The New Zealand waterfront industry is on the brink of a new era, thanks to years of organizing work and the dedication of one waterfront worker in particular.
Maritime Union of New Zealand National Secretary Craig Harrison says the Union has negotiated a new collective employment agreement with ISO, a major New Zealand stevedoring company owned by Australian corporate Qube.
Mr Harrison says some of the key components of the agreement were around improved rostering, availability, and solid increases in wage rates.
He says the agreement is “ground breaking”, and sets a new standard in the stevedoring industry.
“Put simply, these innovative improvements will mean waterfront workers have the opportunity for work life balance, dignity, and the ability to plan their personal and family life.”
Mr Harrison says the ‘availability’ clause is a major step forward, which compensates workers for time they are expected to be available for work.
This is a major issue on the waterfront, where shipping delays can play havoc with work schedules and the lives of workers.
The newly negotiated agreement comes after years of legal battles.
Mr Harrison credits two MUNZ members in Tauranga, George Lye and Mana Tamatea, for sticking with the Union during some tough years.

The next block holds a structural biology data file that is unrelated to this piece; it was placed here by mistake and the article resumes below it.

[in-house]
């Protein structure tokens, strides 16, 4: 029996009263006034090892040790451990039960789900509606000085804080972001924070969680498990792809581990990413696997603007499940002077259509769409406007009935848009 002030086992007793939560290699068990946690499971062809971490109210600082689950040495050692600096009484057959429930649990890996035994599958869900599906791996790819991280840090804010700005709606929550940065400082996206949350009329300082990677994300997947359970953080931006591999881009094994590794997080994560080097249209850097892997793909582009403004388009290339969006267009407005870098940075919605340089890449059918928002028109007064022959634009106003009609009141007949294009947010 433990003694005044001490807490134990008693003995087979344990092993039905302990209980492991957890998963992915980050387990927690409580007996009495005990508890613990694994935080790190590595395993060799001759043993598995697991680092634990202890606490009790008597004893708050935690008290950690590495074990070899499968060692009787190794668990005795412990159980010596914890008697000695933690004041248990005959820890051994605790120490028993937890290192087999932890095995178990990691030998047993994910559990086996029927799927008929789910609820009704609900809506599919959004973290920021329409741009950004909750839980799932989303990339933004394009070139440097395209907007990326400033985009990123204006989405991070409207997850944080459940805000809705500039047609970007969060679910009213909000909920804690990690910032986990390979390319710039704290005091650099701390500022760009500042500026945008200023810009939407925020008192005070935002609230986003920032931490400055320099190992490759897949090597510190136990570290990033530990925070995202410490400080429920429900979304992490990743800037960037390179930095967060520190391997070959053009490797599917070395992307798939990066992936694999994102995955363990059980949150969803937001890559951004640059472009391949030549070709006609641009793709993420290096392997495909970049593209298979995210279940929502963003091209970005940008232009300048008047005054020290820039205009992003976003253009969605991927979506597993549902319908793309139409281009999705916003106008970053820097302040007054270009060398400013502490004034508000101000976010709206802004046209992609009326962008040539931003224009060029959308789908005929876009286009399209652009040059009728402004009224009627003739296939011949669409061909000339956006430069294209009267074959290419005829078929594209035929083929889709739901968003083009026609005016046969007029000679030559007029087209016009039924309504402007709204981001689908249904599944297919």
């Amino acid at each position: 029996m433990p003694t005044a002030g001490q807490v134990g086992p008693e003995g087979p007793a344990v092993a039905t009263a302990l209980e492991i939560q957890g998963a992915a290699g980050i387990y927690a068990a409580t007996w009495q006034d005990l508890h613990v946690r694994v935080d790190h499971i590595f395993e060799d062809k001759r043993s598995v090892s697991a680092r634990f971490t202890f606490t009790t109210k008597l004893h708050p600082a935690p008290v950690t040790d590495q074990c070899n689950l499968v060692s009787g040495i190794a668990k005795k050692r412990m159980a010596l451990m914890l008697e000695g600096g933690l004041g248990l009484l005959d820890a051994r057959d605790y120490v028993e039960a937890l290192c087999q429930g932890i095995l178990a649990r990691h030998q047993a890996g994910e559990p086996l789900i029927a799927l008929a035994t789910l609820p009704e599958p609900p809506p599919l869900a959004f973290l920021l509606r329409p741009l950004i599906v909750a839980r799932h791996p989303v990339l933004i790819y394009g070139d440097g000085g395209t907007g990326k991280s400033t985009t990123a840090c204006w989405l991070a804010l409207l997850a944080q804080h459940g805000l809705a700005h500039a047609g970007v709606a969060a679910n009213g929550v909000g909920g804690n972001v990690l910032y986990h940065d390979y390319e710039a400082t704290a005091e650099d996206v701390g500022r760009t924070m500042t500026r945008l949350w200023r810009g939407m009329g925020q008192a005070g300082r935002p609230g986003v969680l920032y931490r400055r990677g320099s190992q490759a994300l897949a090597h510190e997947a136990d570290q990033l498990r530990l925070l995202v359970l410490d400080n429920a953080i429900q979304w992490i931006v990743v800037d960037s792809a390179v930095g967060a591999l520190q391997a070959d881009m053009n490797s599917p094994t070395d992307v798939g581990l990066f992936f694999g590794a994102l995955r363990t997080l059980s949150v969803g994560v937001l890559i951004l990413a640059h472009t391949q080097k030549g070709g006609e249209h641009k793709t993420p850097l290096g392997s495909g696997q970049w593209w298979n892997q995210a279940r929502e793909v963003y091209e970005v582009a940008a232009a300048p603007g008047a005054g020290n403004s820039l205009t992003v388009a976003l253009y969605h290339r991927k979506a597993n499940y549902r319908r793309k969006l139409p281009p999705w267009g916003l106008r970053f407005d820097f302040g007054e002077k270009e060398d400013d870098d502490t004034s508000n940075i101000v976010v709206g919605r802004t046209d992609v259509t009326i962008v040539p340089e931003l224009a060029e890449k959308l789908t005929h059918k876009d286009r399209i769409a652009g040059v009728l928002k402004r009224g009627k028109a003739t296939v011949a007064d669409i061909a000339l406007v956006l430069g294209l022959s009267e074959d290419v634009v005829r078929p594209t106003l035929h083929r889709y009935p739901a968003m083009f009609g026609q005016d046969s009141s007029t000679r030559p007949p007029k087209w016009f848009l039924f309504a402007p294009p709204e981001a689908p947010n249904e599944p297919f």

ISO employee and MUNZ member George Lye went to the Employment Court with the backing of the Union over his previous ISO employment agreement breaching the zero-hours law (section 67D of the Employment Relations Act). The Court found in his favour.
In June 2022, the Employment Relations Authority upheld a personal grievance case brought by Mr Lye against ISO.
ISO was ordered to pay $22,500 in compensation for failing to compensate him for requiring him to be permanently available for work, and $15,000 for humiliation and loss of dignity suffered as a result of his inability to plan any aspect of his life with certainty.
Mr Lye was presented with a special Solidarity Award at a Maritime Union dinner in Auckland last week for his role.
Mr Harrison says the new ISO Collective Agreement will deal with major issues in the port industry all around New Zealand, but especially in Tauranga.
“The Port of Tauranga has built an outsourced labour business model on the exploitative treatment of workers, and this situation is now going to start to change.”
Mr Harrison says there has been a massive problem getting workers into the industry, as unsocial conditions, lack of a career path, and a high risk environment have made it unattractive.
He says MUNZ will use the new collective agreement as the basis for an Fair Pay Agreement in the ports sector.
The Union has recently appointed a national organizer who will be visiting all ports in New Zealand in the coming months.